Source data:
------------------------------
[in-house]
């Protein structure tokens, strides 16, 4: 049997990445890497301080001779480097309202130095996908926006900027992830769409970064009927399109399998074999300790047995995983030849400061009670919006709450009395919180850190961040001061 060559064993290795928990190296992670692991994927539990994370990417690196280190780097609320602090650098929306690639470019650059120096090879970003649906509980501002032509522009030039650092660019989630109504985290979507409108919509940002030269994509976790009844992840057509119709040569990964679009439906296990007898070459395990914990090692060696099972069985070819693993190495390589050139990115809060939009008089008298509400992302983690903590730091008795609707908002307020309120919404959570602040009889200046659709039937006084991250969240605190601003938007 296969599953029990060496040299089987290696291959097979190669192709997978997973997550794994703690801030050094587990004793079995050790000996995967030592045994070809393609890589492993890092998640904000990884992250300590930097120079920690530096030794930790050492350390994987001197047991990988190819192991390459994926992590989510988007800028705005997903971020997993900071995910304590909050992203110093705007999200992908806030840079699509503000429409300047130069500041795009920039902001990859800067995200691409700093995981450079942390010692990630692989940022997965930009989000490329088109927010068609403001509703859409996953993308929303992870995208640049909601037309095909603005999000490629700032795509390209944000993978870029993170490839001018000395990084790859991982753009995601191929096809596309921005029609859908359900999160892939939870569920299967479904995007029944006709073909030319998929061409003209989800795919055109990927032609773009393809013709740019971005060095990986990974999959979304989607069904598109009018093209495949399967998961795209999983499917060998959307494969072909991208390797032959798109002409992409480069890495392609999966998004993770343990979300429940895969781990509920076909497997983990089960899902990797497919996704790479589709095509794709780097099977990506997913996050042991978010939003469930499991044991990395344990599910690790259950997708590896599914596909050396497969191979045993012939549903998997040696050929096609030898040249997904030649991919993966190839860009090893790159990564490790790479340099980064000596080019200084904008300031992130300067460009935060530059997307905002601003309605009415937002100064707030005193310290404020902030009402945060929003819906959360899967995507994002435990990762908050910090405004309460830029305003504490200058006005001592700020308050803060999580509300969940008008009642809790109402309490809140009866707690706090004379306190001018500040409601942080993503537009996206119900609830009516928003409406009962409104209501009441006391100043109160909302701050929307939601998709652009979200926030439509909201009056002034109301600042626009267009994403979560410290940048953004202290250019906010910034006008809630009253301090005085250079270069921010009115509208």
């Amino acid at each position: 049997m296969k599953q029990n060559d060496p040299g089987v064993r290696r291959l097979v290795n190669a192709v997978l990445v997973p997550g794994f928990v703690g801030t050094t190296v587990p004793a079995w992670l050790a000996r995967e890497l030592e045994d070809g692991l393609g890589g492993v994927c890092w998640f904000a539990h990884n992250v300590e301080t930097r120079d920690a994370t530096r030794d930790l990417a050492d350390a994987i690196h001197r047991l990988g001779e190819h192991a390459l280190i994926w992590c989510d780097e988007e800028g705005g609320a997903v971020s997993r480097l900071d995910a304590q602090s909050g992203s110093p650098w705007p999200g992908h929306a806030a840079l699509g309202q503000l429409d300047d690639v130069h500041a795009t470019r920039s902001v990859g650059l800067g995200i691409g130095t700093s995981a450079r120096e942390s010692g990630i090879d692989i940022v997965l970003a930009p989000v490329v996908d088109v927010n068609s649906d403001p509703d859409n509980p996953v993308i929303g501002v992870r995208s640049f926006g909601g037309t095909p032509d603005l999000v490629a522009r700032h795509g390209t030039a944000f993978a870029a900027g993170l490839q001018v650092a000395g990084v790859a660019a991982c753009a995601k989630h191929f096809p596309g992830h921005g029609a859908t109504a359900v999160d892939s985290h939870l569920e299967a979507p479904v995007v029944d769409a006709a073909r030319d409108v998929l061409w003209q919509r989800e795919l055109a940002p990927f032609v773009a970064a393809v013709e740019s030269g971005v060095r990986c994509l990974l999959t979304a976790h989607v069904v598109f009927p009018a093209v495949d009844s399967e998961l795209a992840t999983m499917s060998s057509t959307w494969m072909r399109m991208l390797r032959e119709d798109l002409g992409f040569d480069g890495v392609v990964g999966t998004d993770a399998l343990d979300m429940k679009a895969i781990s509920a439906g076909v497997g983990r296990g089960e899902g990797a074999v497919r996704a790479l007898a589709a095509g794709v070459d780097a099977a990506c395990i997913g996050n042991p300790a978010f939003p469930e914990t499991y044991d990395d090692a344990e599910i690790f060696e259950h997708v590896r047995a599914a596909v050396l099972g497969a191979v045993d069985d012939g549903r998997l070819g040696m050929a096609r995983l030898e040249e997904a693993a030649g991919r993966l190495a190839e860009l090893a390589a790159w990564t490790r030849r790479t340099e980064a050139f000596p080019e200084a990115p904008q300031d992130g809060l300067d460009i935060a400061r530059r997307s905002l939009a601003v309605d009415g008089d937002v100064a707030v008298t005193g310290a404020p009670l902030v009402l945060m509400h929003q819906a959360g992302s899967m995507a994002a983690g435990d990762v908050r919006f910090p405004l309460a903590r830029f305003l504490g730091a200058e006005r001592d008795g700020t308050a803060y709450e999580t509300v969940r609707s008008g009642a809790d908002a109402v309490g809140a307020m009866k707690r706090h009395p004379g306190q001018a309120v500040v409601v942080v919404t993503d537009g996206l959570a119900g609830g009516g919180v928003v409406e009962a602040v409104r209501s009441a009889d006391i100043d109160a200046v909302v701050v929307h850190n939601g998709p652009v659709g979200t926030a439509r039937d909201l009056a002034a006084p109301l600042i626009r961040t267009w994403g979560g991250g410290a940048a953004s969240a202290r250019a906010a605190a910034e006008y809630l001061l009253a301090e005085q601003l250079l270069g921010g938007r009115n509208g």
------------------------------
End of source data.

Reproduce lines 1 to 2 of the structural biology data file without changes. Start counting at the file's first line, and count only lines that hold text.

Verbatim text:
[in-house]
């Protein structure tokens, strides 16, 4: 049997990445890497301080001779480097309202130095996908926006900027992830769409970064009927399109399998074999300790047995995983030849400061009670919006709450009395919180850190961040001061 060559064993290795928990190296992670692991994927539990994370990417690196280190780097609320602090650098929306690639470019650059120096090879970003649906509980501002032509522009030039650092660019989630109504985290979507409108919509940002030269994509976790009844992840057509119709040569990964679009439906296990007898070459395990914990090692060696099972069985070819693993190495390589050139990115809060939009008089008298509400992302983690903590730091008795609707908002307020309120919404959570602040009889200046659709039937006084991250969240605190601003938007 296969599953029990060496040299089987290696291959097979190669192709997978997973997550794994703690801030050094587990004793079995050790000996995967030592045994070809393609890589492993890092998640904000990884992250300590930097120079920690530096030794930790050492350390994987001197047991990988190819192991390459994926992590989510988007800028705005997903971020997993900071995910304590909050992203110093705007999200992908806030840079699509503000429409300047130069500041795009920039902001990859800067995200691409700093995981450079942390010692990630692989940022997965930009989000490329088109927010068609403001509703859409996953993308929303992870995208640049909601037309095909603005999000490629700032795509390209944000993978870029993170490839001018000395990084790859991982753009995601191929096809596309921005029609859908359900999160892939939870569920299967479904995007029944006709073909030319998929061409003209989800795919055109990927032609773009393809013709740019971005060095990986990974999959979304989607069904598109009018093209495949399967998961795209999983499917060998959307494969072909991208390797032959798109002409992409480069890495392609999966998004993770343990979300429940895969781990509920076909497997983990089960899902990797497919996704790479589709095509794709780097099977990506997913996050042991978010939003469930499991044991990395344990599910690790259950997708590896599914596909050396497969191979045993012939549903998997040696050929096609030898040249997904030649991919993966190839860009090893790159990564490790790479340099980064000596080019200084904008300031992130300067460009935060530059997307905002601003309605009415937002100064707030005193310290404020902030009402945060929003819906959360899967995507994002435990990762908050910090405004309460830029305003504490200058006005001592700020308050803060999580509300969940008008009642809790109402309490809140009866707690706090004379306190001018500040409601942080993503537009996206119900609830009516928003409406009962409104209501009441006391100043109160909302701050929307939601998709652009979200926030439509909201009056002034109301600042626009267009994403979560410290940048953004202290250019906010910034006008809630009253301090005085250079270069921010009115509208």